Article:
When I was a kid, I used to read the post-Exodus stories about the Israelites complaining in the desert and think, “What idiots.” Didn’t they remember the ten plagues or crossing the Red Sea? Didn’t they eat the manna from heaven every single day? How could they forget? With all the self-assured spiritual confidence of the missionary kid I was, I knew that I would certainly never do such a thing.
Now I’m thirty years old, and I find myself identifying with the Israelites. Sometimes their complaints were legitimate, directly tied to biological necessities like food or water or not wanting to die battling giants. Yet I’m reminded that their attitude rather than their complaints seems to be what got them into trouble. Their needs may have been valid, but the way they expressed them wasn’t acceptable to God.
My wife, Abigail, and I just had our fourth child in our five years of marriage. The addition was going remarkably well. My mother-in-law stayed with us for a couple weeks while we got our bearings. Grandma left, and everything was going perfectly, or at least as perfectly as life with four children can go.
Then I started to get sick, along with all the children. Baby Lily stopped sleeping well (for a newborn) at night. Then my wife started having nursing complications and an intermittent fever, which caused her significant pain and basically put her out of commission. Continue reading “A Lesson in Faithfulness”
Call me crazy, but I’m rather attached to living. I’d rather not end up mangled in the midst of a mixture of metal and fiberglass melding at the end of high speed collision. I’d rather not get maimed as well, and now that I have kids, I feel especially obligated to stay alive.
However, living in Asheville, North Carolina makes this reasonable goal more difficult. I learned to drive in Wichita, Kansas, a flat city on a grid with a terrific road to car ratio, where traffic or an accident meant a few minutes delay. Then I moved to Asheville, North Carolina.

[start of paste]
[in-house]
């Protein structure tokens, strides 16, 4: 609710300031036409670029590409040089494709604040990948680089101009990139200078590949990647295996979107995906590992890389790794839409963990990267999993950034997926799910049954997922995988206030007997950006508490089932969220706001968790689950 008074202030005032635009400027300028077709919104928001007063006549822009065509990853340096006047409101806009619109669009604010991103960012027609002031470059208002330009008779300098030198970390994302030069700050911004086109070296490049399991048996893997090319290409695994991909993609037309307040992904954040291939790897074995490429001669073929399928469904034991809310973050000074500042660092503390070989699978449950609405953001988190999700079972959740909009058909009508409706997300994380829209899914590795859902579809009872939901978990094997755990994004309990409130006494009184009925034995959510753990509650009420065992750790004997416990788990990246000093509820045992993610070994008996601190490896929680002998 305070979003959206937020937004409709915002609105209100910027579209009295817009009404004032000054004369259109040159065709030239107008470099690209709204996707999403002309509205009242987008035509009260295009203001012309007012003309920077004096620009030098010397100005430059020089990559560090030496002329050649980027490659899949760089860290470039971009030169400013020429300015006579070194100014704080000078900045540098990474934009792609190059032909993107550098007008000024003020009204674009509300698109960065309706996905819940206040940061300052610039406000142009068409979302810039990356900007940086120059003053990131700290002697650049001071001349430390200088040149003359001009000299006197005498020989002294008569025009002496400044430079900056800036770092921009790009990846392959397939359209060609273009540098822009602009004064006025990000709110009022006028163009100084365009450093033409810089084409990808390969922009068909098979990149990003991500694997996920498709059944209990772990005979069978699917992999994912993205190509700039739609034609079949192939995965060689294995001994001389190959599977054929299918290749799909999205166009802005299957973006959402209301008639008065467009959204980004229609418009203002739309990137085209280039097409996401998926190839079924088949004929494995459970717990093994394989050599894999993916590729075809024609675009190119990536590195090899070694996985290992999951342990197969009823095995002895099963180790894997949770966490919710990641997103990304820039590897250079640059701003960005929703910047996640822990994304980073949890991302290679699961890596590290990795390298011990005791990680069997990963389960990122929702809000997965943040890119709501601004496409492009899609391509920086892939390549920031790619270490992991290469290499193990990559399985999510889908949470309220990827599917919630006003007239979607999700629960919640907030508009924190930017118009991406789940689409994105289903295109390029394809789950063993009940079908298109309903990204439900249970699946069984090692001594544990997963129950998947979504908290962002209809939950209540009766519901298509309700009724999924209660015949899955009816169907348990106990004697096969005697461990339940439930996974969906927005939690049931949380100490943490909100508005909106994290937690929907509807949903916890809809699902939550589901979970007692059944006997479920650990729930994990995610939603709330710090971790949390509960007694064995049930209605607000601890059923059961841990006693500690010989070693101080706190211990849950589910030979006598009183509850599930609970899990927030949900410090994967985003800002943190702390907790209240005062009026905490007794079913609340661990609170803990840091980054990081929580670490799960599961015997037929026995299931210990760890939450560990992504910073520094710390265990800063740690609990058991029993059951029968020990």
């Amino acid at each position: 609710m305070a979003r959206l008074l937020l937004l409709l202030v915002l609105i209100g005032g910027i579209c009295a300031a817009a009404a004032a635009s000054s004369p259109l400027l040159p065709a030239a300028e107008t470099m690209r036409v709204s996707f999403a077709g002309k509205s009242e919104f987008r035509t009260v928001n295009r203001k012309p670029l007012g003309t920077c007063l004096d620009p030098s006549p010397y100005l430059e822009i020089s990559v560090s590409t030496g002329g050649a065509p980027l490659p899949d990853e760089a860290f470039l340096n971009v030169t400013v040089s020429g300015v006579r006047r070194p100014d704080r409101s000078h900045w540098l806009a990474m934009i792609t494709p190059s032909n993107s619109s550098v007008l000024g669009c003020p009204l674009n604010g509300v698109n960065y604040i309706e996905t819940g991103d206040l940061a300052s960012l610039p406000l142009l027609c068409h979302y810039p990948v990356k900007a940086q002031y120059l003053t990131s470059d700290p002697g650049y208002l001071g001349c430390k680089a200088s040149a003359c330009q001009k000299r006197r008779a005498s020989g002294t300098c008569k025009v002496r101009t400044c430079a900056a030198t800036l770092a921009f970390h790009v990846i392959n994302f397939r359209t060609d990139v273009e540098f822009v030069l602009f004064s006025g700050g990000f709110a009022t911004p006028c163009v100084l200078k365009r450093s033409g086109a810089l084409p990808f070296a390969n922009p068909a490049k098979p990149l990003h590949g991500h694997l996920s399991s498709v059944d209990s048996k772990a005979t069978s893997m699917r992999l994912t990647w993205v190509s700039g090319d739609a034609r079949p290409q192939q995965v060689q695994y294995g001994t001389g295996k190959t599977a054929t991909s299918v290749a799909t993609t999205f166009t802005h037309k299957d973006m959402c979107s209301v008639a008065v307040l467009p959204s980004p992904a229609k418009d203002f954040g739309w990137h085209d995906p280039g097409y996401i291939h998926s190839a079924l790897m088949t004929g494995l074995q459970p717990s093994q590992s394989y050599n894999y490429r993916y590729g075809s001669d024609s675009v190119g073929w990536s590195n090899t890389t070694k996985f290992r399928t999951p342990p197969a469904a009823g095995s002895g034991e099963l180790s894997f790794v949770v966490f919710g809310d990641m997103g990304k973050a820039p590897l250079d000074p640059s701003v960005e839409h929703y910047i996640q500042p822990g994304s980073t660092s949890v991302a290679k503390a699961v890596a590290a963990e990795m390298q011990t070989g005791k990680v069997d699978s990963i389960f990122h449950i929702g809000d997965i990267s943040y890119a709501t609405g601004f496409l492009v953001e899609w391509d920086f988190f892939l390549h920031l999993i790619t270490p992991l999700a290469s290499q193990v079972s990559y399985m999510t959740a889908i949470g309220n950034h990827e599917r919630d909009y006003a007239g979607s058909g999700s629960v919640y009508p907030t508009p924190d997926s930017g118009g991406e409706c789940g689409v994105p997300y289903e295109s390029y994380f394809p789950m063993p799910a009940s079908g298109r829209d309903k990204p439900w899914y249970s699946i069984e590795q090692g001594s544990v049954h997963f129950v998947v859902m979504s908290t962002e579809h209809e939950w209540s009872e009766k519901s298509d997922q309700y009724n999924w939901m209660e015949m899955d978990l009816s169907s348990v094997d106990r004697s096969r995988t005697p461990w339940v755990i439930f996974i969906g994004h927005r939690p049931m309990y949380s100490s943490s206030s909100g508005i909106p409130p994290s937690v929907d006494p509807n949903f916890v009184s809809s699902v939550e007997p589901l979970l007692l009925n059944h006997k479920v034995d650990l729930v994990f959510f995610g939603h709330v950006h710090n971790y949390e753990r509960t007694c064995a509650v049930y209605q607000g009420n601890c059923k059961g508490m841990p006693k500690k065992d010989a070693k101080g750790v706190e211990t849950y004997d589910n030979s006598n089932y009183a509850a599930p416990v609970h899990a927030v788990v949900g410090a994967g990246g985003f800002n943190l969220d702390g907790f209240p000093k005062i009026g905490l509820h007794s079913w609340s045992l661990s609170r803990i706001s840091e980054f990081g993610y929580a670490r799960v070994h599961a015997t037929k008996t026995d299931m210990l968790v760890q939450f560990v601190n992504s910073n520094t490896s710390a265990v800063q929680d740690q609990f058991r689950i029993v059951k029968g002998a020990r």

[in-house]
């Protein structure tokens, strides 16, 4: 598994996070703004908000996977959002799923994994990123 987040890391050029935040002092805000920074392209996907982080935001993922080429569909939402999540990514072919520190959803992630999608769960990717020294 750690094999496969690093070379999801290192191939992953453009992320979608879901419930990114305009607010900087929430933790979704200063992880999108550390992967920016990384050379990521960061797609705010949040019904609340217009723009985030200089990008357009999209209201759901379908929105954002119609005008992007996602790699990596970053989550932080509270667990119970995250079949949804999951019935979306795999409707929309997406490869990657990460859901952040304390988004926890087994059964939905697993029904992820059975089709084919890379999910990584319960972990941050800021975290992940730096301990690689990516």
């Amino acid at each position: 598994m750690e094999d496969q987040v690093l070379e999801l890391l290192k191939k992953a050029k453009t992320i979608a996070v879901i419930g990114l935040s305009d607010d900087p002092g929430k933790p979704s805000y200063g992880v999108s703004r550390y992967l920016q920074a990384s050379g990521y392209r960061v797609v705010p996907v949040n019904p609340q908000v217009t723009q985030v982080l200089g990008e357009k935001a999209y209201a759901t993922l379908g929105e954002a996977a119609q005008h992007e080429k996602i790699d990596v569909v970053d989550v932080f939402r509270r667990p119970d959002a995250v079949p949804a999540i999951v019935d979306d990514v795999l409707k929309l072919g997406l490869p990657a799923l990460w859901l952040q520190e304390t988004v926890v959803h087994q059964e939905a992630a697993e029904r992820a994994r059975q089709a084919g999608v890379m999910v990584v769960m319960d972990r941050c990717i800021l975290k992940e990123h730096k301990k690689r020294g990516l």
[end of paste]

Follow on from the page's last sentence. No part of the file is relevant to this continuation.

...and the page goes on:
Asheville is basically the inverse of Wichita. The city is built around mountains, rivers, and the Biltmore Estate, with narrow roads placed where they fit, meaning there is no predictable or convenient pattern. Compounding the problem, Asheville is an established tourist destination with an exploding population. The tourists and new residents in addition to the over population and the now insufficient transportation system create what I like to call purgatory on asphalt. Continue reading “Surviving Asheville, N.C.’s Purgatory on Asphalt: How I Crushed My Near Accident Occurrences and Became Saner in the Process”
Abigail and I started our third week as parents several days ago, and Lizzy is still alive. I consider that successful parenting. Now that the blood and gore is in the review mirror, along with those slimy, green, poopy diapers, I’ve been trying to gather my thoughts about childbirth and the first several days that followed.
I did crack some jokes in the birthing process. No, I didn’t actually tell my wife, “Imagine you’re pushing a bowling ball out of your body. See, now a baby doesn’t sound so bad.” I made that comment the day before my wife went into labor. To Abigail’s credit, she only shushed me once during labor and never got violent. Continue reading “My Nipples Seem so Pointless Now and Other Thoughts from a First-time Father”